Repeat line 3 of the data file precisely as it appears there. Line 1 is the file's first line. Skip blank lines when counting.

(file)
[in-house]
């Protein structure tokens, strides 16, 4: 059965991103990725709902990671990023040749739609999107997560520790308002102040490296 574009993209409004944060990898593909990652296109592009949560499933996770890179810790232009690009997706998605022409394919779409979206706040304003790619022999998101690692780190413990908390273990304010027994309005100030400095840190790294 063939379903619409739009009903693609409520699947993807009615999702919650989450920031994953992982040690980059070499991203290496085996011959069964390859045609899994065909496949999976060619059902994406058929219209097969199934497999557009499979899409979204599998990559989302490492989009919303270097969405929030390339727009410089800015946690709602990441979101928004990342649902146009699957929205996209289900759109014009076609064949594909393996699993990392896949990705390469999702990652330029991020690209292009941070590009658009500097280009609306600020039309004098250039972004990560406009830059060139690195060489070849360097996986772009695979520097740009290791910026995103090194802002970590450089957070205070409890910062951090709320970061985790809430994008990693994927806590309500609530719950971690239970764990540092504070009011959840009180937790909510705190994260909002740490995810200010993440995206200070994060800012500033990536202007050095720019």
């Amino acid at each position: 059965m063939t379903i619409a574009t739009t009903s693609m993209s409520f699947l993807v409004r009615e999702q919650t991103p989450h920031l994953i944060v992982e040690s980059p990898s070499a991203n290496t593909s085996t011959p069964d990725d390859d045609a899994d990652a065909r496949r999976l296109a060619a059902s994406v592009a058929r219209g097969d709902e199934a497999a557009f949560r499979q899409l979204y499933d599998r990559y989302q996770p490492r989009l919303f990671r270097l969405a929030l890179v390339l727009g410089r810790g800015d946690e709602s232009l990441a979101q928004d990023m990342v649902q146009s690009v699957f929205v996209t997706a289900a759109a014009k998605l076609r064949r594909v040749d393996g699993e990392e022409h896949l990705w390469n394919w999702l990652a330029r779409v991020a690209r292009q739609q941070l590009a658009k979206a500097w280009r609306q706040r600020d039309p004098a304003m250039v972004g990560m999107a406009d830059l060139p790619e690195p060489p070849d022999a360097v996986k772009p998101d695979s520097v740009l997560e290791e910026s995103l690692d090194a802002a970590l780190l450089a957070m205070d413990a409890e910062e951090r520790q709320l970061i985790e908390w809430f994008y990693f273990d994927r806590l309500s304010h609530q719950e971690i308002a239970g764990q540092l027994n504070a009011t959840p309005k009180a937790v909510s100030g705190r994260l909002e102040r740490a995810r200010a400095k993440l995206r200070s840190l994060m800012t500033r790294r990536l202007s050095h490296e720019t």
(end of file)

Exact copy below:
């Amino acid at each position: 059965m063939t379903i619409a574009t739009t009903s693609m993209s409520f699947l993807v409004r009615e999702q919650t991103p989450h920031l994953i944060v992982e040690s980059p990898s070499a991203n290496t593909s085996t011959p069964d990725d390859d045609a899994d990652a065909r496949r999976l296109a060619a059902s994406v592009a058929r219209g097969d709902e199934a497999a557009f949560r499979q899409l979204y499933d599998r990559y989302q996770p490492r989009l919303f990671r270097l969405a929030l890179v390339l727009g410089r810790g800015d946690e709602s232009l990441a979101q928004d990023m990342v649902q146009s690009v699957f929205v996209t997706a289900a759109a014009k998605l076609r064949r594909v040749d393996g699993e990392e022409h896949l990705w390469n394919w999702l990652a330029r779409v991020a690209r292009q739609q941070l590009a658009k979206a500097w280009r609306q706040r600020d039309p004098a304003m250039v972004g990560m999107a406009d830059l060139p790619e690195p060489p070849d022999a360097v996986k772009p998101d695979s520097v740009l997560e290791e910026s995103l690692d090194a802002a970590l780190l450089a957070m205070d413990a409890e910062e951090r520790q709320l970061i985790e908390w809430f994008y990693f273990d994927r806590l309500s304010h609530q719950e971690i308002a239970g764990q540092l027994n504070a009011t959840p309005k009180a937790v909510s100030g705190r994260l909002e102040r740490a995810r200010a400095k993440l995206r200070s840190l994060m800012t500033r790294r990536l202007s050095h490296e720019t």